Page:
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NGO's denounce Uganda oil project

People protest the East Africa Crude Oil Pipeline at a climate change protest in lower Manhattan in New York City on Friday, September 23, 2022.   -  
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Ted Shaffrey/Copyright 2022 The AP. All rights reserved.


A report released on Wednesday by two environmental NGO's has warned of potentially "unacceptable" damage caused by a controversial project involving French oil giant TotalEnergies and China's National Offshore Oil Corporation (CNOOC).

The two companies signed a $10-billion agreement earlier this year to develop Ugandan oilfields and ship crude through a 1,445-kilometre pipeline to Tanzania's Indian Ocean port of Tanga.

"In concrete terms, we are talking about a pipeline that will be over 1,400 kilometres long. And the promoters of the project boast that it will be the longest heated pipeline in the world. Why heated? It will be heated to 50 degrees because the oil in Uganda is too viscous and so they need to heat it to liquefy it and make it go through the pipeline easily. So it's a climate aberration", denounced Juliette Renaud, Campaigner for Friends of the Earth France.

The report said the pipeline would emit "up to 34 million tonnes of CO2 per year into the atmosphere -- far more than the combined greenhouse gas emissions of Uganda and Tanzania".

The NGO's accuse the oil companies of not putting in place adequate measures to safeguard communities and the environment.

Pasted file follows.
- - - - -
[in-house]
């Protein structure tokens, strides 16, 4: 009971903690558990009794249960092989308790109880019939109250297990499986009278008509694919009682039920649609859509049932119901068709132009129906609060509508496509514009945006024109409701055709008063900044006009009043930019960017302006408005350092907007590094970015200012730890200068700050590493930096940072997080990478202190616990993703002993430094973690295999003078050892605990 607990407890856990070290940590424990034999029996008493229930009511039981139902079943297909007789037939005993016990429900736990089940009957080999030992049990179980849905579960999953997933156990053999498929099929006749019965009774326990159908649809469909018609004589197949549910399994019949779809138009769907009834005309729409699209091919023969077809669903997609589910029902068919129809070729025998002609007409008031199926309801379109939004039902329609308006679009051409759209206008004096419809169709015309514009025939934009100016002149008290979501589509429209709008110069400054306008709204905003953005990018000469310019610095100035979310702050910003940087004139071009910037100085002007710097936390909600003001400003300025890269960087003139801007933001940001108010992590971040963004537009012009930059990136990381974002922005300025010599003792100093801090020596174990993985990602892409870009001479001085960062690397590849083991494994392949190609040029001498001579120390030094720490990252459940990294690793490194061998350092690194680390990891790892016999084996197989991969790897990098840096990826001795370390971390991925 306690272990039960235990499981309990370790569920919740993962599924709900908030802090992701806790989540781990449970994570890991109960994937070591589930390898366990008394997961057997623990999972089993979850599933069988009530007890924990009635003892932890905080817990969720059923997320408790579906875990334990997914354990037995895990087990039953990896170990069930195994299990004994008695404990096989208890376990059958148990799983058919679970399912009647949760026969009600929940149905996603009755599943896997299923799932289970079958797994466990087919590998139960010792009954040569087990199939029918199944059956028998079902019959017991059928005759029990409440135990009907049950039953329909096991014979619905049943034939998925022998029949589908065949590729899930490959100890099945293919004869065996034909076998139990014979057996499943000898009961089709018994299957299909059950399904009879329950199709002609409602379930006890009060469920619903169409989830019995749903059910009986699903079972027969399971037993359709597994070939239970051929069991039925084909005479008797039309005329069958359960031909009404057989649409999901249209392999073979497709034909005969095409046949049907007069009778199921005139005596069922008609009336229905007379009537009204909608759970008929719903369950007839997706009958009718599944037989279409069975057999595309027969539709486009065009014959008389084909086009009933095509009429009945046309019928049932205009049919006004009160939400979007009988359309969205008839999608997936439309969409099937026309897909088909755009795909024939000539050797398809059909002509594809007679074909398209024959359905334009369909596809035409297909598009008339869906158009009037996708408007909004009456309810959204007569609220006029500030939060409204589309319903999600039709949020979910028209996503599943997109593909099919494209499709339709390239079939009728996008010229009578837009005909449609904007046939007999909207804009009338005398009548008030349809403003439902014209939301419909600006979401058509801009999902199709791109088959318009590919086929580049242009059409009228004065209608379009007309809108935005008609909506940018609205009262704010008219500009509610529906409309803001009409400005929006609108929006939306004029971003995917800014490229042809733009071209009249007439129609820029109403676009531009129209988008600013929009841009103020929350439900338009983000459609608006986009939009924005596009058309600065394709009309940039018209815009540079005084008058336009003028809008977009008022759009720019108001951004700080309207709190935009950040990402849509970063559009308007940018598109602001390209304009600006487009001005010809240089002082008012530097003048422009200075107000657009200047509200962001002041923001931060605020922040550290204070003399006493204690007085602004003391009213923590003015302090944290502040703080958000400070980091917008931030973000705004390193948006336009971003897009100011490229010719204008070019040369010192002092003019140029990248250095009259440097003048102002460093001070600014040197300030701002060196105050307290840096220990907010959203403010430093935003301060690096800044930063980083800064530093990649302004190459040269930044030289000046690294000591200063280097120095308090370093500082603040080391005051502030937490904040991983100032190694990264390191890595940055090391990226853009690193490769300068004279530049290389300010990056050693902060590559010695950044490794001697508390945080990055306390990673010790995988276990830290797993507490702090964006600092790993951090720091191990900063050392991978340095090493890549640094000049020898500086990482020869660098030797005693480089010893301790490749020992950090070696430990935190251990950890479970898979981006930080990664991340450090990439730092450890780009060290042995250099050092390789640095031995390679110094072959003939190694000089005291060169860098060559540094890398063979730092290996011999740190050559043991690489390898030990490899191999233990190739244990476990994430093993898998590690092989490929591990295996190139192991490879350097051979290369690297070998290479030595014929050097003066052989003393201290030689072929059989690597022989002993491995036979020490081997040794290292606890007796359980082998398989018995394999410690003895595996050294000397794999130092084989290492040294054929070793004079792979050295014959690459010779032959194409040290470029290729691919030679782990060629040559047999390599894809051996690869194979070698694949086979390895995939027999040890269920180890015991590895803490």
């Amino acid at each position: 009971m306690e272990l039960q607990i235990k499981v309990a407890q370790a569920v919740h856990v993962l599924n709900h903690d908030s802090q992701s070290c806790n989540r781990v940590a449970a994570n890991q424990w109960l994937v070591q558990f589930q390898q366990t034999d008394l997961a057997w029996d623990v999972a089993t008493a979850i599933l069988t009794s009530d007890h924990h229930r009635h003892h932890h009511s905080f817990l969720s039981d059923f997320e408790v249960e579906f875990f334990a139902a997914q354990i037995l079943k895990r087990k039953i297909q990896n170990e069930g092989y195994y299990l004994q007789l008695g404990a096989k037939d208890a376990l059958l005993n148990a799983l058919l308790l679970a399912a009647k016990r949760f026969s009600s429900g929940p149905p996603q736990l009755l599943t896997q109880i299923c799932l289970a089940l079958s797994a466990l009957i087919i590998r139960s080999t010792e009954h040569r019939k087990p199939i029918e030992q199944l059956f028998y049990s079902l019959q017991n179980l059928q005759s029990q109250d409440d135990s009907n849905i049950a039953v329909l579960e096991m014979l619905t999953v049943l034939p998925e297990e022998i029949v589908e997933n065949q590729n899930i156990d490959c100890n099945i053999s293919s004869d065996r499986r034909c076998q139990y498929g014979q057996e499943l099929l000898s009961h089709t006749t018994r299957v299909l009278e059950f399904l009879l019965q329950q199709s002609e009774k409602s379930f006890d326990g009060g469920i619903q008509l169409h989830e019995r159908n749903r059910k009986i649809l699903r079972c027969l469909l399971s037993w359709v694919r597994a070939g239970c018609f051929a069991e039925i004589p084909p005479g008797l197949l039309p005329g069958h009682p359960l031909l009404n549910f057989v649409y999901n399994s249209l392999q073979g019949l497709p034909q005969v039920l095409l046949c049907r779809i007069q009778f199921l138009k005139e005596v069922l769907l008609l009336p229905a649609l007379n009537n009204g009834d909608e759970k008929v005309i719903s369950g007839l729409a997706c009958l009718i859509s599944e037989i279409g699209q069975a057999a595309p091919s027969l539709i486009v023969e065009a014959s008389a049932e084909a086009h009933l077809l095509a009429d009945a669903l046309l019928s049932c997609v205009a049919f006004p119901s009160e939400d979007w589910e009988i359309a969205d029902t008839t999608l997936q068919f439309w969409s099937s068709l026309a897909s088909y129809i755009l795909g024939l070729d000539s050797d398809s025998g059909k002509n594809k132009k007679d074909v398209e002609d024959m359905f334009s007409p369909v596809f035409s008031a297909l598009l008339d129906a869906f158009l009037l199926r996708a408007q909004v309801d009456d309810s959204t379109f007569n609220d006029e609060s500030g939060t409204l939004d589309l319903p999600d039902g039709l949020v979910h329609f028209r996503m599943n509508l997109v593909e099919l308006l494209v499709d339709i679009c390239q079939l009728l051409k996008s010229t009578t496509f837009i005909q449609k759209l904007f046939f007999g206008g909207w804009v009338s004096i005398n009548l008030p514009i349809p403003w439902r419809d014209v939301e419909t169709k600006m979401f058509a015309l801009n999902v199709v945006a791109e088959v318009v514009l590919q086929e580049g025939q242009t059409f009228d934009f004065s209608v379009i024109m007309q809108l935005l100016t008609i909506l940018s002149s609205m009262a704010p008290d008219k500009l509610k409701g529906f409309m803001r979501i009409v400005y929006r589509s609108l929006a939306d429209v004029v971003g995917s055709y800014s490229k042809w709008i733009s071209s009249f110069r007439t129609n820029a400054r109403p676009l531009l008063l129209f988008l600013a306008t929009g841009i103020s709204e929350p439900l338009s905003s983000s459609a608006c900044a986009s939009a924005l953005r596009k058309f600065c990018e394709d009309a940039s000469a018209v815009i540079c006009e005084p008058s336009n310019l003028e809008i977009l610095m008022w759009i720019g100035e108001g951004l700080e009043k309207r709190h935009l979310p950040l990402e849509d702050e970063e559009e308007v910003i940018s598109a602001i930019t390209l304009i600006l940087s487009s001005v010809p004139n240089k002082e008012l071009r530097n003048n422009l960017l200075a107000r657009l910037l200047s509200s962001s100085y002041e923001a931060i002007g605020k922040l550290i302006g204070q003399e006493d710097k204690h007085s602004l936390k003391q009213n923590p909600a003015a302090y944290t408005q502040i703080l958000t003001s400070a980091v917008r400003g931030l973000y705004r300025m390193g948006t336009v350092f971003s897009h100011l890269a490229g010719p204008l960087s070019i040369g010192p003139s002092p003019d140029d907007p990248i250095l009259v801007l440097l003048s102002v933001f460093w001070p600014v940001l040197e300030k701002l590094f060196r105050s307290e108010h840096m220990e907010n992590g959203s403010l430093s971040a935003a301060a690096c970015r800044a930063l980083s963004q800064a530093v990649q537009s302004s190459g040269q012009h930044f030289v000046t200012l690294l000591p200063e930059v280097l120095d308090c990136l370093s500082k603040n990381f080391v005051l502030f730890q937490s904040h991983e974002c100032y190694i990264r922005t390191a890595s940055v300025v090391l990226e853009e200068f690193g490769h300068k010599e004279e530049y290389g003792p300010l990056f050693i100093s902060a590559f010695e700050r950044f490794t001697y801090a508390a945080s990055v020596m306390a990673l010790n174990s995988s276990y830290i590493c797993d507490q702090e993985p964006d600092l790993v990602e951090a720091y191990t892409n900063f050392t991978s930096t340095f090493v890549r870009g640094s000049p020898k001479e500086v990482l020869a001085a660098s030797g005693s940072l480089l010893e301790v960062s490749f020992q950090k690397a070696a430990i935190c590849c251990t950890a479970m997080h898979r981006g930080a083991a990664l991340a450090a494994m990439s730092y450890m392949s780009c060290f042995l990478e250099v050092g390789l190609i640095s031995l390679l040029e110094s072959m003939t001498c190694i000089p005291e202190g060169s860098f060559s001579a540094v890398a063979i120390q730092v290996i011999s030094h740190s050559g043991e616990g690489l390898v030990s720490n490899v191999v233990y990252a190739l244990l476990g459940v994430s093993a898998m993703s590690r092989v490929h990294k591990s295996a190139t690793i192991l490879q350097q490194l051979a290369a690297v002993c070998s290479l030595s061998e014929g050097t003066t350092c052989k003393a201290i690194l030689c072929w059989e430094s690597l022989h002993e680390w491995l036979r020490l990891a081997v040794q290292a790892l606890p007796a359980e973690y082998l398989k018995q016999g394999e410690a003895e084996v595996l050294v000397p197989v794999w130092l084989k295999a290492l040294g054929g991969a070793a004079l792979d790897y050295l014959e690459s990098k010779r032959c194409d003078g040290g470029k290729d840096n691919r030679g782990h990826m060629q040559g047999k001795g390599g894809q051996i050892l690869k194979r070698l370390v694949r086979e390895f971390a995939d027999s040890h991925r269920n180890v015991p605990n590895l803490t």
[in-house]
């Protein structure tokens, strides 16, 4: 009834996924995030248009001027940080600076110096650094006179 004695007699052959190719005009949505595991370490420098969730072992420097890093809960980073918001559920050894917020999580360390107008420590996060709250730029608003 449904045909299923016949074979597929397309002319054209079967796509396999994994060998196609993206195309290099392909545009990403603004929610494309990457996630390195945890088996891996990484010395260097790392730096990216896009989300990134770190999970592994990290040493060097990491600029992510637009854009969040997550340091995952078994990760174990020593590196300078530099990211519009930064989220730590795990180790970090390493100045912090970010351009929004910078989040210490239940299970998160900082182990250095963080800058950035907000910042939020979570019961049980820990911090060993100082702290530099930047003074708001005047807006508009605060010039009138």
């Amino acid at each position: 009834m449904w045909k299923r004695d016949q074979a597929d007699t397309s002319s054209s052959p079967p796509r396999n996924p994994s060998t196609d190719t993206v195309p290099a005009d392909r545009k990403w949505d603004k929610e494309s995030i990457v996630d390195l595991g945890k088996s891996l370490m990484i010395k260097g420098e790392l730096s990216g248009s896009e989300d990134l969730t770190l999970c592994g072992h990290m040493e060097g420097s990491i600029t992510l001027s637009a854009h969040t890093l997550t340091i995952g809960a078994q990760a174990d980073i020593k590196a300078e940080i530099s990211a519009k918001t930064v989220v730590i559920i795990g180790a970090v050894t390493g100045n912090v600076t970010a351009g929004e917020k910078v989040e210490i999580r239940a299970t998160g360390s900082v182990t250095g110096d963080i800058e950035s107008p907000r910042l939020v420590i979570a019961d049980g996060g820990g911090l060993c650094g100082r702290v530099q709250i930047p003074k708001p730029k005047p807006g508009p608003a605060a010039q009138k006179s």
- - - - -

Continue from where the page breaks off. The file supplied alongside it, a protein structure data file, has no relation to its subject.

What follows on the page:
"Lake Victoria, but also Lake Albert, where the oil drilling is going to take place, are sources of the Nile, so the impacts go far beyond Uganda and Tanzania. And unfortunately, what the experts who have studied Total's social and environmental impact studies tell us is that there will definitely be leaks. Moreover, Total has not yet put in place adequate measures to prevent these leaks", said the activist.

Reacting to the report, TotalEnergies said it would "do everything possible to make it an exemplary project in terms of transparency, shared prosperity, economic and social progress, sustainable development, environmental awareness and respect for human rights".

The European Parliament has already passed a resolution saying that more than 100,000 people were at risk of being displaced by the pipeline and called for them to be adequately compensated.

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